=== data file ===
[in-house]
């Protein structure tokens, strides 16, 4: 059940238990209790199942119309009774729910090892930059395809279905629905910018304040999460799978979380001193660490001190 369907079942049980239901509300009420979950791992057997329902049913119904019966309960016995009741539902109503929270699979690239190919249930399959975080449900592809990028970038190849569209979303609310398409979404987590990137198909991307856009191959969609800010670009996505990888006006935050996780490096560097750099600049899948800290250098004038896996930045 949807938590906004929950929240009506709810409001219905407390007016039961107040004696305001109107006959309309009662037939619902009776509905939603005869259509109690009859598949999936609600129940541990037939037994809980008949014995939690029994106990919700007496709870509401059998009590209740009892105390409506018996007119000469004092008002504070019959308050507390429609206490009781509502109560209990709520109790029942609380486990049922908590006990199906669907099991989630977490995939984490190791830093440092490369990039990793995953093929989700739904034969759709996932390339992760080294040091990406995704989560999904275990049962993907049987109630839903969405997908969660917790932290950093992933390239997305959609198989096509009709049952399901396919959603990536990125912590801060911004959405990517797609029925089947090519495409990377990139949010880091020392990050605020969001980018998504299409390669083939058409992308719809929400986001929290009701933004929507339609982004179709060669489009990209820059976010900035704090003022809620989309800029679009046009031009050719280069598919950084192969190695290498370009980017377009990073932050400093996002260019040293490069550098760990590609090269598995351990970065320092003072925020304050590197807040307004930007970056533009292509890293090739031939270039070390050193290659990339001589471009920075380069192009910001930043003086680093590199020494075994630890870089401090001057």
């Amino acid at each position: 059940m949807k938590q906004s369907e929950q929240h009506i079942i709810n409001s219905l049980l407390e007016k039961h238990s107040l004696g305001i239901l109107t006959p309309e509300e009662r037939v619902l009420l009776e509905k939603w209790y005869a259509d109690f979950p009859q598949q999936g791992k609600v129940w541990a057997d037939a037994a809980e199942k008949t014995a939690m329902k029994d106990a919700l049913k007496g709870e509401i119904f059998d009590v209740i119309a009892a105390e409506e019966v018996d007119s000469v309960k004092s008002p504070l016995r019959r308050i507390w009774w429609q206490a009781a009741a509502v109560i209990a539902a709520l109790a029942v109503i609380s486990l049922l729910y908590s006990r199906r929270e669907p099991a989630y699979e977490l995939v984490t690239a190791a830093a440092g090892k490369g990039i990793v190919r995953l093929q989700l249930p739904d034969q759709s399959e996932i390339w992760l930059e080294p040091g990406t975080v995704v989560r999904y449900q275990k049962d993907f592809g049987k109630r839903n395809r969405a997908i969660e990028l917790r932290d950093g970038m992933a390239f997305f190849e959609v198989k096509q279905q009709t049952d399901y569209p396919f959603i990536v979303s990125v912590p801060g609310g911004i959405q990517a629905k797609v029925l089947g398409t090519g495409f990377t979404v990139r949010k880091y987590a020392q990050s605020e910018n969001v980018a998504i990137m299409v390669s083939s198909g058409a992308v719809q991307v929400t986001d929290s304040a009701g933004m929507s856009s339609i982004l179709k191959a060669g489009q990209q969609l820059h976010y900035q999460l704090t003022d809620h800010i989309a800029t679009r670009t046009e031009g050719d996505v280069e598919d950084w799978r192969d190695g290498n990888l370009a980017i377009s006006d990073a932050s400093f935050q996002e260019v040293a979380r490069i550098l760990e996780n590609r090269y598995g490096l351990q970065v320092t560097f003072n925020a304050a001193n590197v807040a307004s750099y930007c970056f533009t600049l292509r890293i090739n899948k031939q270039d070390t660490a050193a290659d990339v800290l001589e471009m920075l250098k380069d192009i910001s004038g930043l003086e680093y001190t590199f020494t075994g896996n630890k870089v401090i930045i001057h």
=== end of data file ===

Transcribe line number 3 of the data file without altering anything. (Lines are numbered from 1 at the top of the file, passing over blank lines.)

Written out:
């Amino acid at each position: 059940m949807k938590q906004s369907e929950q929240h009506i079942i709810n409001s219905l049980l407390e007016k039961h238990s107040l004696g305001i239901l109107t006959p309309e509300e009662r037939v619902l009420l009776e509905k939603w209790y005869a259509d109690f979950p009859q598949q999936g791992k609600v129940w541990a057997d037939a037994a809980e199942k008949t014995a939690m329902k029994d106990a919700l049913k007496g709870e509401i119904f059998d009590v209740i119309a009892a105390e409506e019966v018996d007119s000469v309960k004092s008002p504070l016995r019959r308050i507390w009774w429609q206490a009781a009741a509502v109560i209990a539902a709520l109790a029942v109503i609380s486990l049922l729910y908590s006990r199906r929270e669907p099991a989630y699979e977490l995939v984490t690239a190791a830093a440092g090892k490369g990039i990793v190919r995953l093929q989700l249930p739904d034969q759709s399959e996932i390339w992760l930059e080294p040091g990406t975080v995704v989560r999904y449900q275990k049962d993907f592809g049987k109630r839903n395809r969405a997908i969660e990028l917790r932290d950093g970038m992933a390239f997305f190849e959609v198989k096509q279905q009709t049952d399901y569209p396919f959603i990536v979303s990125v912590p801060g609310g911004i959405q990517a629905k797609v029925l089947g398409t090519g495409f990377t979404v990139r949010k880091y987590a020392q990050s605020e910018n969001v980018a998504i990137m299409v390669s083939s198909g058409a992308v719809q991307v929400t986001d929290s304040a009701g933004m929507s856009s339609i982004l179709k191959a060669g489009q990209q969609l820059h976010y900035q999460l704090t003022d809620h800010i989309a800029t679009r670009t046009e031009g050719d996505v280069e598919d950084w799978r192969d190695g290498n990888l370009a980017i377009s006006d990073a932050s400093f935050q996002e260019v040293a979380r490069i550098l760990e996780n590609r090269y598995g490096l351990q970065v320092t560097f003072n925020a304050a001193n590197v807040a307004s750099y930007c970056f533009t600049l292509r890293i090739n899948k031939q270039d070390t660490a050193a290659d990339v800290l001589e471009m920075l250098k380069d192009i910001s004038g930043l003086e680093y001190t590199f020494t075994g896996n630890k870089v401090i930045i001057h």